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When it comes to kids, parents tend to take up a lot more on them than it is considered sane to. Is a difficult child really the parents' fault?
When it comes to kids, parents tend to take up a lot more on them than it is considered sane to. Is a difficult child really the parents’ fault?
If a 3 year old sneezes, our mind consciously or sub consciously goes back the day or a couple of days to what he or she has eaten, where they have been, how long they were out, etc. – to gauge where the sneeze came from, and then start guessing what it would lead to?
A little girl in my son’s pre-school never seems to get her art work home, well, because she doesn’t do any! The mother blames her less artsy self for why her daughter doesn’t seem to make a relationship with paints. Maybe it is or maybe it is not! Maybe her little one might take to art a little later with no looking back!
Despite the fact that our children carry our genes, they are their own individual selves. And more often than not, their likes, dislikes, the way they behave should all be attributed to their person.
A child feeds on his or her mother’s fears and insecurities. This is something we conclude when we see a little one really attached to her mother. Refusing to leave her side at the playground or to go to school. If this child is one against many other kids who happily walk into that class, all fingers point to the mother.
This should not be the case. Because all that it is, is a kid who is just a little more sensitive and is just facing a little more trouble to leave his mother than anyone else.
Food habits of a child very easily track down to that of his or her household. It is partly true; as she is not going to develop a taste for food which she has never tasted. However it is also true that food habits change with time. And it is a very common experience with parents that despite having similar dishes on the table for years, the child suddenly stops eating something and never touches it again. I know of a 7 year old who loved sushi the first time he ate it!
Something known as nutrigenomics is a study which relates genes to our taste buds. But it is not the only factor. Culture, ethnicity, individual experiences and a complicated science of protein receptors on the tongue also play an equally important role.
Hence moms, chill out if your child rejects certain foods.
If a child gets difficult to handle or shows bully-like behaviour, we end up thinking that he might be getting too much privilege at home, and expects getting spoilt outside home too. Or that he is emulating something he sees at home.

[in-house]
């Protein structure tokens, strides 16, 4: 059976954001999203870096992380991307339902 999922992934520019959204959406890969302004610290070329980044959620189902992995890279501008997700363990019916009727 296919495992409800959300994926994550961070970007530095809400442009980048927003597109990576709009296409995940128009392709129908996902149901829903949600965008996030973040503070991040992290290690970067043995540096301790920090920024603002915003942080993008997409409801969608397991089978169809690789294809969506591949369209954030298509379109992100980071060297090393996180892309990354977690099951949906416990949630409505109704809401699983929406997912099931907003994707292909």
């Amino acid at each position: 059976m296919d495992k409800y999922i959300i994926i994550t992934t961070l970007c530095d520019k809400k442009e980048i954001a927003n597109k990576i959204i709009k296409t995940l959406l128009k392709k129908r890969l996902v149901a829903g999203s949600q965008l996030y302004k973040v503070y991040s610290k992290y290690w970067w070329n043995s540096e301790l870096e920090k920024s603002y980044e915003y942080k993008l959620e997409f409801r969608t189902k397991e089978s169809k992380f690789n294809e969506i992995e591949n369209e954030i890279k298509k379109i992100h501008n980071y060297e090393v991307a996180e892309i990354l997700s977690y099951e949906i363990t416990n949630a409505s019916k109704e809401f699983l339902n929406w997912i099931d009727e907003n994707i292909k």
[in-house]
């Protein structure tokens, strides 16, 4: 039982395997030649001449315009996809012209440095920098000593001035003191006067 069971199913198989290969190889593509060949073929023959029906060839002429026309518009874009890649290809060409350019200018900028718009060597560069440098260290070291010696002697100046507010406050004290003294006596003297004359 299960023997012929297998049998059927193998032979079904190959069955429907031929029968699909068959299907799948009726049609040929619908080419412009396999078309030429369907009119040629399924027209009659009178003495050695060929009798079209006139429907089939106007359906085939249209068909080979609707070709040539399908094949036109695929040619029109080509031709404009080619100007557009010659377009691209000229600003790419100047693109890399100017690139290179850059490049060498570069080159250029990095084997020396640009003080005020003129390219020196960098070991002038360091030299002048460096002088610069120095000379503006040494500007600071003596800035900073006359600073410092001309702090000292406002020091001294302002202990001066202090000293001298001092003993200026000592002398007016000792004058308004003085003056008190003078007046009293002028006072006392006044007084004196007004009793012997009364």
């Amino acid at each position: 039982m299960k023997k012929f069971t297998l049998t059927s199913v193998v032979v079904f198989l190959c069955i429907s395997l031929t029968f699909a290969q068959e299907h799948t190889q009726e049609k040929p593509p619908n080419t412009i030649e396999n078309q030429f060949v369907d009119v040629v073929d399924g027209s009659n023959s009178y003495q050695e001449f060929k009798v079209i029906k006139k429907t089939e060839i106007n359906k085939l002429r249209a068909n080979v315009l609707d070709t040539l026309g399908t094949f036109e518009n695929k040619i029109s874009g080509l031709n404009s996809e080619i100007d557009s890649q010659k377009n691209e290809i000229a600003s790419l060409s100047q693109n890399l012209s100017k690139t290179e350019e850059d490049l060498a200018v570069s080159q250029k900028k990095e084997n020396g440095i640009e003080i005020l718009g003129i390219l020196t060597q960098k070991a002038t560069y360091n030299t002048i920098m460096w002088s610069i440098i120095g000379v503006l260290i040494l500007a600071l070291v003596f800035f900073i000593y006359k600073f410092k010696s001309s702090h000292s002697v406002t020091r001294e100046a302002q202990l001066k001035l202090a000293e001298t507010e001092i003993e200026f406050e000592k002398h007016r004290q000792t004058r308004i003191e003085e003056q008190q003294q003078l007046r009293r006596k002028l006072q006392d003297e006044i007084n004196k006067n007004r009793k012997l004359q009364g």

However home or parents are not the only factors which impact a child.
He or she could just be a strong headed individual who wants to get her own way. Or it could be the other extreme where they might be struggling with insecurities, anger, hurt due to a one time or recurring incident at either the school, home or anywhere in the community which the kid gets involves with.
To nurture a child to grow up to be a self-sufficient positive individual is definitely a responsibility of the parents. But to take the onus of each and every trait of his is surely something care-givers do not need to indulge in.
Image source: pixabay
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As he stood in front of his door, Nishant prayed that his wife would be in a better mood. The baby thing was tearing them apart. When was the last time he had seen his wife smile?
Veena got into the lift. It was a festival day, and the space was crammed with little children dressed in bright yellow clothes, wearing fancy peacock feather crowns, and carrying flutes. Janmashtami gave her the jitters. She kept her face down, refusing to socialize with anyone.
They had moved to this new apartment three months ago. The whole point of shifting had been to get away from the ruthless questioning by ‘well-wishers’.
“You have been married for ten years! Why no child yet?”
I huffed, puffed and panted up the hill, taking many rest breaks along the way. My calf muscles pained, my heart protested, and my breathing became heavy at one stage.
“Let’s turn back,” my husband remarked. We stood at the foot of Shravanbelagola – one of the most revered Jain pilgrimage centres. “We will not climb the hill,” he continued.
My husband and I were vacationing in Karnataka. It was the month of May, and even at the early hour of 8 am in the morning, the sun scorched our backs. After visiting Bangalore and Mysore, we had made a planned stop at this holy site in the Southern part of the state en route to Hosur. Even while planning our vacation, my husband was very excited at the prospect of visiting this place and the 18 m high statue of Lord Gometeshwara, considered one of the world’s tallest free-standing monolithic statues.
What we hadn’t bargained for was there would be 1001 granite steps that needed to be climbed to have a close-up view of this colossal magic three thousand feet above sea level on a hilltop. It would be an understatement to term it as an arduous climb.
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